Countless sitcoms today use the multiple camera, adjoining set setup that was first made by Desi Arnaz, producer of I Love Lucy. While popular comedies like The Office, Modern Family, and Community don't use this setup, others like How I Met Your Mother, Two and a Half Men, and The Big Bang Theory still do. Arnaz and his cameraman Karl Freund are credited with the development of that setup still used today, as well as the production style associated with it in which all the sets are adjacent to one another. This helped to enable every station around the country to broadcast high quality images of I Love Lucy. Arnaz is also credited with inventing the live studio audience setup. Though he was told it would be impossible to allow an audience onto a sound stage, he worked with Freund to design a set that could allow for an audience and filming, while adhering to fire and safety codes. Arnaz also pushed the envelope for making the network let him show Lucille Ball while she was pregnant. Back then the CBS network felt pregnant women should not be on television, but the priest, rabbi, and minister Arnaz consulted all said it was fine. (Source)
The Top 10 TV Facts
In 1995 Oprah Winfrey hired McGraw's legal consulting firm CSI to prepare for the Amarillo Texas beef trial. He had started the company with lawyer Gary Dobbs in 1990. Previously, he was a clinical psychologist. He kept his Texas license for practicing psychology until 2006 when he officially retired it. Winfrey was so impressed with McGraw from the trial, though, that she invited him on her show. She began inviting him on the show weekly as a "Relationship and Life Strategy Expert" in 1998. In 1999, McGraw released his first book, Life Strategies, and then wrote three more in the following years. He also wrote workbooks to complement his books. In September 2002, McGraw formed Peteski Productions and launched his own syndicated talk show airing daily, Dr. Phil, produced by Harpo Studios. It is an advice show that tackles different problems people face in their lives. The California Board of Psychology decided in 2002 that McGraw didn't need a license, because his show involves entertainment rather than psychology. (Source)
Jason Alexander is forever immortalized as George Costanza, Jerry Seinfeld's best friend, in the hit 90s sitcom Seinfeld. Costanza is neurotic, so neurotic that he starts seeing a shrink for awhile. He's also misanthropic, thinking anything good that happens to him will bring him punishment from God. He overanalyzes everything and his shortcomings make him loveable and somehow very honest. It makes him go through girlfriends like crazy. Over the course of 9 seasons, Costanza has 43 girlfriends. At one point he gets engaged and tries that out, but it ends disastrously. His relationships last a very short while before they crash and burn, too, or fizzle out. George's parents are Frank and Estella, who he lives with for awhile. He says he lost his virginity to Ms. Stafford, his homeroom teacher. Jerry humors his need to over express himself and overanalyze things. By the end of the series, George is womanless.
Aimee Osbourne is a writer for Nylon Magazine who, in 2002, opted out of being on the MTV reality series "The Osbournes." Aimee decided to have no involvement in the show that, at the time, was the highest viewed one on MTV. This meant that whenever she was in the house, the cameras weren't allowed to record. She still appeared with her family on a few occasions, but never on the show. Usually, when family photos were on camera, her face would be blurred out. Even since the show finished airing in 2005, she has remained largely out of the public eye. She was seen on 20/20 with her whole family when Sharon was diagnosed with colon cancer, and was involved with her family during the 30th Annual Music Awards, but never spoke about her family until December 2003. Then, she criticized MTV, claiming they were making her father a "laughing stock." She appeared again with her family in 2006 for A&E's Biography series, and was a guest on Piers Morgan's show Life Stories in 2009. Today, she is still active in the fashion industry.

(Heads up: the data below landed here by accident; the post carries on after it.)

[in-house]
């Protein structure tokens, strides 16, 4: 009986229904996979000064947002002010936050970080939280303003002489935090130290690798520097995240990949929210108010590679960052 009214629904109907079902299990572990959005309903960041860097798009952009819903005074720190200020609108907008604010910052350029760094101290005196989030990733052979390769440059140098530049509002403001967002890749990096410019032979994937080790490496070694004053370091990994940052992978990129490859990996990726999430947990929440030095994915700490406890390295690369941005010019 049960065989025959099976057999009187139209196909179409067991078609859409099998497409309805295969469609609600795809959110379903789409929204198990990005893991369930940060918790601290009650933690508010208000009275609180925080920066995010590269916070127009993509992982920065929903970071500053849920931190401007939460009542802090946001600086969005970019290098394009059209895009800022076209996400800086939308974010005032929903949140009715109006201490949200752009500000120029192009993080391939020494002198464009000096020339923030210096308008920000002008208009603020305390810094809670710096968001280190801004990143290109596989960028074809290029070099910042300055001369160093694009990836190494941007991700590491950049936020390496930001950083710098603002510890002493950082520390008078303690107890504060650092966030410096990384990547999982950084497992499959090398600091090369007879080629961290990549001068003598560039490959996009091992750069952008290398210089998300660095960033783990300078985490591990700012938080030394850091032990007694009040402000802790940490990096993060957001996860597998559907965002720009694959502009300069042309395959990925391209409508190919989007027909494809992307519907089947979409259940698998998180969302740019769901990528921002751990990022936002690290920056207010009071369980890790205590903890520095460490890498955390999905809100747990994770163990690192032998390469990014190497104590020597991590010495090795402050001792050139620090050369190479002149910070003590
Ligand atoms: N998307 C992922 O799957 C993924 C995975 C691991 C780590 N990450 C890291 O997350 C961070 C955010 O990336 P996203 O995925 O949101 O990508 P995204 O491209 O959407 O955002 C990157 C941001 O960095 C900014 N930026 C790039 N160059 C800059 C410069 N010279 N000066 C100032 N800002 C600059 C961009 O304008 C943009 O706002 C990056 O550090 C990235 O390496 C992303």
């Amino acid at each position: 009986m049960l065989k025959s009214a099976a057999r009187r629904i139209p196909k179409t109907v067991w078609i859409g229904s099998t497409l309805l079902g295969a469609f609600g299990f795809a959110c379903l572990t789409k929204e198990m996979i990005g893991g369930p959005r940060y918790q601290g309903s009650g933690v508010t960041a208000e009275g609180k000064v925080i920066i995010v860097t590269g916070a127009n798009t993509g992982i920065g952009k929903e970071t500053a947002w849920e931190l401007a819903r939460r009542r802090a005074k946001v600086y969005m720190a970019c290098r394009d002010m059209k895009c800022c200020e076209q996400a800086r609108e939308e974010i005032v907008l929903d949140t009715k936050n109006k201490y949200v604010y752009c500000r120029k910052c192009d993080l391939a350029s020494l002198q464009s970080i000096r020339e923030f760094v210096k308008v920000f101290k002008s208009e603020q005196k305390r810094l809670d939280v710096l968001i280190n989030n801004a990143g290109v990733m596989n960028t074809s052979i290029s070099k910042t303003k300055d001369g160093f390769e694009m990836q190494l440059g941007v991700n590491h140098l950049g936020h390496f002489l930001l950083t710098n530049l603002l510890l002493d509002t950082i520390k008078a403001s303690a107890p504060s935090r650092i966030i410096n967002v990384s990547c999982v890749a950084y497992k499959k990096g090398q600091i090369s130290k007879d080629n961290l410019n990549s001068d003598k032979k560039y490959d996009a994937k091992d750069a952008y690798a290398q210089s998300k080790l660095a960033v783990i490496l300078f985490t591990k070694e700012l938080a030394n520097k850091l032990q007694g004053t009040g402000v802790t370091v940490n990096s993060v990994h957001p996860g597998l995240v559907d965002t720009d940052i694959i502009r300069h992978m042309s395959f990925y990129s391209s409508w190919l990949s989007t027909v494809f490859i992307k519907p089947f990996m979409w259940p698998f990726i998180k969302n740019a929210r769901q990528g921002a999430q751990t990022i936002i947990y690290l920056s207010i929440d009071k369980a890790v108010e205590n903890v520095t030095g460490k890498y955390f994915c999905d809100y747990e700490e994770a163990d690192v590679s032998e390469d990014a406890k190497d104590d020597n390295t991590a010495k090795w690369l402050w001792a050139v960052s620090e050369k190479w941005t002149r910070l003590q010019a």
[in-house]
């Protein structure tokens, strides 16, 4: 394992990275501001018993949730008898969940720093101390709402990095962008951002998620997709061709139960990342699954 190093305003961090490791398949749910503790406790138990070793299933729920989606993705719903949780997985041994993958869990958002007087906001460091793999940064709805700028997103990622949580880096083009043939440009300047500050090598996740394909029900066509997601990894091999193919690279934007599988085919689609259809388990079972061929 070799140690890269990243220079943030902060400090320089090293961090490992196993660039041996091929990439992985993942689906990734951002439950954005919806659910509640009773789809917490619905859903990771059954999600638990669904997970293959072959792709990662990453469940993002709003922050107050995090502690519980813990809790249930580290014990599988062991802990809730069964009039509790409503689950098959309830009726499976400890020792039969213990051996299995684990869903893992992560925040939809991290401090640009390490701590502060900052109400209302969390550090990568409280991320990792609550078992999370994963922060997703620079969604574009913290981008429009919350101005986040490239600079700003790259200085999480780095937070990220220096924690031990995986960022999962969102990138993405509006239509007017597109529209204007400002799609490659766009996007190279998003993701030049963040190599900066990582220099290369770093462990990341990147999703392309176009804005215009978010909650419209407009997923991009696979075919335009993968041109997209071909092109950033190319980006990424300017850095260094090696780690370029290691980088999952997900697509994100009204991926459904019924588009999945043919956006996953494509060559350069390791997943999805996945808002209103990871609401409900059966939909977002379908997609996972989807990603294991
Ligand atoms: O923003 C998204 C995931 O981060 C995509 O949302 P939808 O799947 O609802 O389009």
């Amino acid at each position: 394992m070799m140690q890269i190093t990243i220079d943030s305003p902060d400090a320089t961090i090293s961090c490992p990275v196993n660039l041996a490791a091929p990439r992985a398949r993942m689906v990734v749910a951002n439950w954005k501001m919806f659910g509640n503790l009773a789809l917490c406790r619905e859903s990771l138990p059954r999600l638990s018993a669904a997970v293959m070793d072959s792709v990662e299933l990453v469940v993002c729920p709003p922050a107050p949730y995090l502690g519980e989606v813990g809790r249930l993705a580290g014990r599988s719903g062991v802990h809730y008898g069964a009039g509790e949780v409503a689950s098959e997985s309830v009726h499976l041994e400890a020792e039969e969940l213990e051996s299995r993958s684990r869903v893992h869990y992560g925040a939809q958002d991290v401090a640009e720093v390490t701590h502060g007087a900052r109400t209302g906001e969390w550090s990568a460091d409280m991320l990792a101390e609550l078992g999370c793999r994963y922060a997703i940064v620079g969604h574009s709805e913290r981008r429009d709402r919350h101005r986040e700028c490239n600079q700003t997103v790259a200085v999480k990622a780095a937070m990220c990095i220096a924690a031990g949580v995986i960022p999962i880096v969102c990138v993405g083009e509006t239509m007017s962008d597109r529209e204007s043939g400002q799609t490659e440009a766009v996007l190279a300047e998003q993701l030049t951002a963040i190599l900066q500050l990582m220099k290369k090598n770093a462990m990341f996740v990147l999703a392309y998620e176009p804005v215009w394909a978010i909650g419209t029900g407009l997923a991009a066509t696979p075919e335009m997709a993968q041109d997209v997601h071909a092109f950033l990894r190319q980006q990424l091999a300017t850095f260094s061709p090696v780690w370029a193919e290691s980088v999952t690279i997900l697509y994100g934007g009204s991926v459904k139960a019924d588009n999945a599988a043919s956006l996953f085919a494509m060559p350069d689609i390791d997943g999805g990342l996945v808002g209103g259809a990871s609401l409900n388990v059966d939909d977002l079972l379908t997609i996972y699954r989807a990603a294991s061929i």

George Reeves was always cautious when interacting with children who were fans of Adventures of Superman, because on multiple occasions they thought he was really Superman and tried to test his invulnerability. Most often, kids would come up to him and try assaulting him, but what one kid did really blew away the rest. At one appearance in costume, George Reeves greeted a young boy who quickly pulled a pistol out and pointed it at him. The boy had taken the pistol, a Luger, from his home. It had belonged to his father, who had brought it home after World War II. He wanted to shoot Superman to see if he was really invulnerable like on the TV show. Reeves didn't want to say he wasn't really Superman, because it would have ruined the entire appearance and possibly upset the child. He managed to get out of it by convincing the child if he shot him, the bullet could bounce off him and hurt someone else.
The creator and artist of Scooby Doo was Iwao Takamoto. Takamoto did a bit of research before creating the beloved character of children and adults alike. He spoke with a breeder of Great Danes who informed him of what a show-ready pedigree Great Dane would look like. Takamoto, of course, took this information into consideration, but he probably used the information the opposite way of how the breeder might have expected him to use it. Instead of making Scooby, a perfect show dog, he gave Scooby several characteristics opposite of the show standards. Scooby was given completely the wrong colorization as well as a humped back, bowed legs, and small chin. Since Scooby is a cartoon, he was also given some unrealistic characteristics. For example, Scooby's tail has far more capabilities than any real dog's tail would have. He can use it to hang from or even press buttons. Scooby's face is also "malleable," which means that it could be adjusted in unnatural way to communicate emotion. He also has only one pad on the sole of his feet, which is inaccurate, but make Scooby easier to draw.